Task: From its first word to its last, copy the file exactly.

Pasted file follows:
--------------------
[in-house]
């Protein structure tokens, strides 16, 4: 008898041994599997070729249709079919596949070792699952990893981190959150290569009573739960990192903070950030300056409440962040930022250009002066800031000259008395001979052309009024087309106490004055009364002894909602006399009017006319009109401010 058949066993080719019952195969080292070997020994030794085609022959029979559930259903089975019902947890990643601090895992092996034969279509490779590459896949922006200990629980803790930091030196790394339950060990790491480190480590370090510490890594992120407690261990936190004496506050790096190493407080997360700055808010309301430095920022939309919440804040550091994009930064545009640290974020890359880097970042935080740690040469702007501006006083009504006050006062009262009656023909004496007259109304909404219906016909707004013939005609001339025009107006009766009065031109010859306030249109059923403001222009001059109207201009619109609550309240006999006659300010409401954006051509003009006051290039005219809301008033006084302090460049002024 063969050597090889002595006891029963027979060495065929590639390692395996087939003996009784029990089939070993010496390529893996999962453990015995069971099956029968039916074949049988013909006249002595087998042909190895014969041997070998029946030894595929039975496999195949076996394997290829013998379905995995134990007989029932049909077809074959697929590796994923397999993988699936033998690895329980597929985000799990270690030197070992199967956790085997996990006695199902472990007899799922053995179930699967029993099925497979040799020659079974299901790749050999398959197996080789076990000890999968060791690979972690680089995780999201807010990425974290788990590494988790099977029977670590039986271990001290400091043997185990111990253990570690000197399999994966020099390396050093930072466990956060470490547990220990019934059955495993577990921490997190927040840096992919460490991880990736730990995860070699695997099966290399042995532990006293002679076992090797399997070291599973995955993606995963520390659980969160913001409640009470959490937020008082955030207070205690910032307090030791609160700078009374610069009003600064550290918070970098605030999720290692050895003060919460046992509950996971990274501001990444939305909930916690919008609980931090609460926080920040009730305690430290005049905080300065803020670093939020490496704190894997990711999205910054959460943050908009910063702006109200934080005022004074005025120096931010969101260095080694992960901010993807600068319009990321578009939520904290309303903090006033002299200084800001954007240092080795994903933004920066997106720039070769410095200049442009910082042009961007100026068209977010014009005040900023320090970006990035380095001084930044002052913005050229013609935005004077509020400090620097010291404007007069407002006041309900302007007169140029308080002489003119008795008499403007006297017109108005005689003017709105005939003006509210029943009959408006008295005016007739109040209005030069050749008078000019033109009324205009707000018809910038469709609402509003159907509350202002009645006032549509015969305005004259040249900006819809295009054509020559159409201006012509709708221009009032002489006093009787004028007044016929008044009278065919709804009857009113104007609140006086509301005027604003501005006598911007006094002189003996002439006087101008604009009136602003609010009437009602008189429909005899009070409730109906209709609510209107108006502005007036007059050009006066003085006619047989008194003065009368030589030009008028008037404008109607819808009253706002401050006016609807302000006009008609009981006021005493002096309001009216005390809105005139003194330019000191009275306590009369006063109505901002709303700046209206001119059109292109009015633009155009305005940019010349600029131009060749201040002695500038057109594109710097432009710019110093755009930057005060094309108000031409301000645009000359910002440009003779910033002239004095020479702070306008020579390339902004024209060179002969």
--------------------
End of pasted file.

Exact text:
[in-house]
């Protein structure tokens, strides 16, 4: 008898041994599997070729249709079919596949070792699952990893981190959150290569009573739960990192903070950030300056409440962040930022250009002066800031000259008395001979052309009024087309106490004055009364002894909602006399009017006319009109401010 058949066993080719019952195969080292070997020994030794085609022959029979559930259903089975019902947890990643601090895992092996034969279509490779590459896949922006200990629980803790930091030196790394339950060990790491480190480590370090510490890594992120407690261990936190004496506050790096190493407080997360700055808010309301430095920022939309919440804040550091994009930064545009640290974020890359880097970042935080740690040469702007501006006083009504006050006062009262009656023909004496007259109304909404219906016909707004013939005609001339025009107006009766009065031109010859306030249109059923403001222009001059109207201009619109609550309240006999006659300010409401954006051509003009006051290039005219809301008033006084302090460049002024 063969050597090889002595006891029963027979060495065929590639390692395996087939003996009784029990089939070993010496390529893996999962453990015995069971099956029968039916074949049988013909006249002595087998042909190895014969041997070998029946030894595929039975496999195949076996394997290829013998379905995995134990007989029932049909077809074959697929590796994923397999993988699936033998690895329980597929985000799990270690030197070992199967956790085997996990006695199902472990007899799922053995179930699967029993099925497979040799020659079974299901790749050999398959197996080789076990000890999968060791690979972690680089995780999201807010990425974290788990590494988790099977029977670590039986271990001290400091043997185990111990253990570690000197399999994966020099390396050093930072466990956060470490547990220990019934059955495993577990921490997190927040840096992919460490991880990736730990995860070699695997099966290399042995532990006293002679076992090797399997070291599973995955993606995963520390659980969160913001409640009470959490937020008082955030207070205690910032307090030791609160700078009374610069009003600064550290918070970098605030999720290692050895003060919460046992509950996971990274501001990444939305909930916690919008609980931090609460926080920040009730305690430290005049905080300065803020670093939020490496704190894997990711999205910054959460943050908009910063702006109200934080005022004074005025120096931010969101260095080694992960901010993807600068319009990321578009939520904290309303903090006033002299200084800001954007240092080795994903933004920066997106720039070769410095200049442009910082042009961007100026068209977010014009005040900023320090970006990035380095001084930044002052913005050229013609935005004077509020400090620097010291404007007069407002006041309900302007007169140029308080002489003119008795008499403007006297017109108005005689003017709105005939003006509210029943009959408006008295005016007739109040209005030069050749008078000019033109009324205009707000018809910038469709609402509003159907509350202002009645006032549509015969305005004259040249900006819809295009054509020559159409201006012509709708221009009032002489006093009787004028007044016929008044009278065919709804009857009113104007609140006086509301005027604003501005006598911007006094002189003996002439006087101008604009009136602003609010009437009602008189429909005899009070409730109906209709609510209107108006502005007036007059050009006066003085006619047989008194003065009368030589030009008028008037404008109607819808009253706002401050006016609807302000006009008609009981006021005493002096309001009216005390809105005139003194330019000191009275306590009369006063109505901002709303700046209206001119059109292109009015633009155009305005940019010349600029131009060749201040002695500038057109594109710097432009710019110093755009930057005060094309108000031409301000645009000359910002440009003779910033002239004095020479702070306008020579390339902004024209060179002969």